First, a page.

Though they could not understand why lights were on on the porch or the fountain bubbled in front of the main building, Paul and Amelia were delighted. To make their way around the empty campus was a fantasy with only a single intrusion—the occasional slow driving security guard. He’d circled through twice now, slow enough to make them second guess whether or not they’d violated some unposted regulation. 

Amelia had read online that it was ok to walk through the old hospital grounds as long as the posted no trespassing signs were respected. 

The pair kept on, agreeing that they’d just act like they knew the rules and that they were not breaking any. Their car was the only one parked on the grounds, in front of that main building.

The campus had been in steady decline since the 1970s and political wrangling and vocal historical groups had halted any attempts to repurpose the nearly 2,000 acres and 200 buildings that now sat wholly abandoned.

Vines grew up and in and through broken out windows. Collapsed roofs allowed for eerie light to stream through from the top and out the front windows. Most buildings had the same small sign staked on the front lawn that read NO TRESPASSING, UNSAFE BUILDING AND GROUNDS.

The majesty of the buildings, even in disrepair, fit with the still, quiet and holy atmosphere. Not a person stirred, no music, no voices, no workers, not a sound except the sometimes late summer buzz of cicadas in the trees. 

It was a day trip for the two in the middle of the week in the middle of south Georgia summer for that was when their anniversary fell. It was a way to get away and still be back for early start of school in the south on a Friday.

Sweat dripped down the small of Amelia’s back. She felt it leave off the lower curve of her spine and then splash down again just above the waistband of her underwear. It was the Georgia humid that would find you no matter how early in the day you’d begun.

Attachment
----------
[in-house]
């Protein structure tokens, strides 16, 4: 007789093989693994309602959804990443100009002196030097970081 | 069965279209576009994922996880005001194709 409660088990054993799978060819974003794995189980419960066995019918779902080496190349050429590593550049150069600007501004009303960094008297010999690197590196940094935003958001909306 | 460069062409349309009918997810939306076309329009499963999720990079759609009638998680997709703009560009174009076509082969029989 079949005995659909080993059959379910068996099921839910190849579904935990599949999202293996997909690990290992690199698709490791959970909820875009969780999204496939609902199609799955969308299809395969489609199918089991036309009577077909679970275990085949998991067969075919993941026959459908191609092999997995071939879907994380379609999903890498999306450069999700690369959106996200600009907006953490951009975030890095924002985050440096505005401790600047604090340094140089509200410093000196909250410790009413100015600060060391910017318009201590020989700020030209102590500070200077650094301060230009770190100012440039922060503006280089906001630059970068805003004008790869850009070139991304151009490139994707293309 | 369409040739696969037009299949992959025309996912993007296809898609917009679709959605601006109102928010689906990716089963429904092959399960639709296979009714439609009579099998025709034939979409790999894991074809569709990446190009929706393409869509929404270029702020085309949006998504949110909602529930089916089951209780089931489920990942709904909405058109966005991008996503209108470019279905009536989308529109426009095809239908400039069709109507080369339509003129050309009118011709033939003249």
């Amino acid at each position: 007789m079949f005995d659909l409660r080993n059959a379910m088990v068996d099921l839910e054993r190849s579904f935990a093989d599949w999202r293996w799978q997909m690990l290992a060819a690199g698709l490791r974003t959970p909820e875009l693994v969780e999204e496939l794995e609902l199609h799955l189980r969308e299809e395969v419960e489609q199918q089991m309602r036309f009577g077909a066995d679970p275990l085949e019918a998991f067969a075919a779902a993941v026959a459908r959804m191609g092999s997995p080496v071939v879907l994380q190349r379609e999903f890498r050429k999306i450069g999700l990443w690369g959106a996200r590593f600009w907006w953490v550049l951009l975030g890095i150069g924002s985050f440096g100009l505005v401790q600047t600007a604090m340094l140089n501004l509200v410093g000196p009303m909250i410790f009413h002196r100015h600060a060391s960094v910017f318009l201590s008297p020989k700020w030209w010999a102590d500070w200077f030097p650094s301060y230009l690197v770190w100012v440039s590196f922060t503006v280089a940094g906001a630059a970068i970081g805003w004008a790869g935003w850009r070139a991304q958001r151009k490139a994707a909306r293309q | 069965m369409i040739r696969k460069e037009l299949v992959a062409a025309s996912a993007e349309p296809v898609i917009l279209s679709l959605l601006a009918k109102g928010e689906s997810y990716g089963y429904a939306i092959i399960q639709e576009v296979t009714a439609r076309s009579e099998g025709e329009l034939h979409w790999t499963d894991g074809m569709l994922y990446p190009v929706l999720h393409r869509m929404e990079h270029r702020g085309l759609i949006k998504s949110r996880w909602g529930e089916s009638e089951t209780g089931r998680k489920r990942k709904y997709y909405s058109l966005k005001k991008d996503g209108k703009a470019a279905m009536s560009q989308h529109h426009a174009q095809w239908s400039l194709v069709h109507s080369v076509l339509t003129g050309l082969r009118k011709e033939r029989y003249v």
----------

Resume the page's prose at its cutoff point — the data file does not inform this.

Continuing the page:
The only vague feeling of refreshment bubbled with the fountain at the main building.

“I thought you said these buildings were not used at all anymore,” Paul commented as they climbed out of the car.

“That’s what it said online,” she replied shielding her eyes from the glare. She reached one arm blindly back into the driver’s seat, groping for her sunglasses. “Guess it’s ok to park here.”

She locked the doors after taking her vintage Canon from the back seat. 

Paul’s dad had given her the camera a couple of years before. It had been his since the late 80s. Before he gave it to her, he’d gotten out his label maker and now her name in all caps raised lettering was stuck to the right of the view finder. She slung the camera over her shoulder by the wide woven strap, looped her lanyard car key around her neck and took her iPhone in hand.

They turned around in the parking lot—weeds were growing up between the cracks in the surface—and looked down across the still street and stairs to the wide open pecan grove ahead. The line of empty buildings stood on either side of the greenway like old headstones in a graveyard. 

Surveying the first building, they were almost giggling as they went—primarily out of disbelief that this place could be here, empty, as if it had all been laid out just for them to celebrate their anniversary. 

In twenty six years of marriage they’d done their fair share of traveling through work and family trips. Plenty of lovely places with interesting histories or amusement parks with thrill-inducing activities, but all crowded with people. There was always that element, that one thing that prevented fully enjoying the moment. The kid who refused to listen to a parent and despite the same command of “come here” 10 times in a row, never intended to come here. Or that one woman who had to answer the phone call and rolled her eyes and shrugged while you were trying to absorb the still moment. She would nod and move only a couple of feet away while speaking even louder to the person on the other end who was more important than you. Or the person with the dog who came wagging up next to you when you are allergic and uninterested and not making eye contact. The dog that plants its nose directly in your crotch while the owner beams down like they are so proud and you should be honored to be sniffed in such a way.